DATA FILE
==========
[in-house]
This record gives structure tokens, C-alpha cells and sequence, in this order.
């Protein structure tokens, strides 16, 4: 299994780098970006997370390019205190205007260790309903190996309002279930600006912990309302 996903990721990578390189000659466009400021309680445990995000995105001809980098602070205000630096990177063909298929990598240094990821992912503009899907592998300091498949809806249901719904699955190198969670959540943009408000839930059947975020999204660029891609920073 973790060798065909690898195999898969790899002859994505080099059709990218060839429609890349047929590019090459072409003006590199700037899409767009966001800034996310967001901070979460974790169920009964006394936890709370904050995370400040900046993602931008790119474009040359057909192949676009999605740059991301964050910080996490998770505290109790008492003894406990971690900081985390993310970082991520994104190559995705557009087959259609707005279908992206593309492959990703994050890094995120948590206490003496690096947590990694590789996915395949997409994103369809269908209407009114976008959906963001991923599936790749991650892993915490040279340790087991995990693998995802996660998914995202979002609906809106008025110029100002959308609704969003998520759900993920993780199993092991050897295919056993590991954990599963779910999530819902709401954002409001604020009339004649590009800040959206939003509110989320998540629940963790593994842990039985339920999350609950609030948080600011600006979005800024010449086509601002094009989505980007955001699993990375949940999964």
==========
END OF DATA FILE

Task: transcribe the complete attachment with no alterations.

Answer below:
[in-house]
This record gives structure tokens, C-alpha cells and sequence, in this order.
């Protein structure tokens, strides 16, 4: 299994780098970006997370390019205190205007260790309903190996309002279930600006912990309302 996903990721990578390189000659466009400021309680445990995000995105001809980098602070205000630096990177063909298929990598240094990821992912503009899907592998300091498949809806249901719904699955190198969670959540943009408000839930059947975020999204660029891609920073 973790060798065909690898195999898969790899002859994505080099059709990218060839429609890349047929590019090459072409003006590199700037899409767009966001800034996310967001901070979460974790169920009964006394936890709370904050995370400040900046993602931008790119474009040359057909192949676009999605740059991301964050910080996490998770505290109790008492003894406990971690900081985390993310970082991520994104190559995705557009087959259609707005279908992206593309492959990703994050890094995120948590206490003496690096947590990694590789996915395949997409994103369809269908209407009114976008959906963001991923599936790749991650892993915490040279340790087991995990693998995802996660998914995202979002609906809106008025110029100002959308609704969003998520759900993920993780199993092991050897295919056993590991954990599963779910999530819902709401954002409001604020009339004649590009800040959206939003509110989320998540629940963790593994842990039985339920999350609950609030948080600011600006979005800024010449086509601002094009989505980007955001699993990375949940999964």